The purpose of this paper is to examine the importance of adaptive methods for junior researchers undertaking research in volatile and dangerous environments.
Through the presentation of two case studies of the authors’ own experiences in the field, the authors demonstrate the way the use of adaptive methods is crucial for junior researchers to overcome unforeseen obstacles and day-to-day difficulties presented by field studies in volatile locations. Finally, the authors address the gap in the methodological literature on how junior researchers can best communicate adaptive methods in the methodology section of his/her research project.
The authors argue the importance of embedding a first-person narrative into the methodology sections of the project as a clear way for a junior researcher to demonstrate elements fundamental to the data collection experience, thereby engaging the reader with crucial aspects of the research findings.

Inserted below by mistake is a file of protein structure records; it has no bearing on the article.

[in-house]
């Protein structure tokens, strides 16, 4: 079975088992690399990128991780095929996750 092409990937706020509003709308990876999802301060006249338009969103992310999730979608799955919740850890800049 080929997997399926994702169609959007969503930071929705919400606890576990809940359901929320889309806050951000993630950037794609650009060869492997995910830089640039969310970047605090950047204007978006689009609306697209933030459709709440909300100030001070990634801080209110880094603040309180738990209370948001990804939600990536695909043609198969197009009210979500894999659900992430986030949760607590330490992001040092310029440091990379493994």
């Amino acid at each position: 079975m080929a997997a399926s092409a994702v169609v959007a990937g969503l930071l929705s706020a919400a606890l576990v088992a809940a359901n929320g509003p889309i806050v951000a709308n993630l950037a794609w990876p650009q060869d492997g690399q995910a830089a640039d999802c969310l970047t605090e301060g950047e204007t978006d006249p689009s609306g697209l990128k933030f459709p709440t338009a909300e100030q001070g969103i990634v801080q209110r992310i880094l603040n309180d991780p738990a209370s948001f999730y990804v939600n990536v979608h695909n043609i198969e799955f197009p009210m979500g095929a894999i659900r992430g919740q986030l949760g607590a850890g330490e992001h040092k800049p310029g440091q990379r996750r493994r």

The need for junior researchers to draw on a greater degree of flexibility in the field when confronted by the challenges of conducting research in volatile environments is paramount to the success of the project. The authors offer, based on the experiences in the field, pragmatic techniques to addresses some of the “messiness” of field studies that allows the researcher to demonstrate the crucial importance of adaptive methods in the doctoral projects.
Caroline Doyle and Anthea McCarthy-Jones (2017) "Researching in volatile environments and the importance of adaptive methods for junior researchers", Qualitative Research Journal, Vol. 17 No. 4, pp. 335-344Download as .RIS
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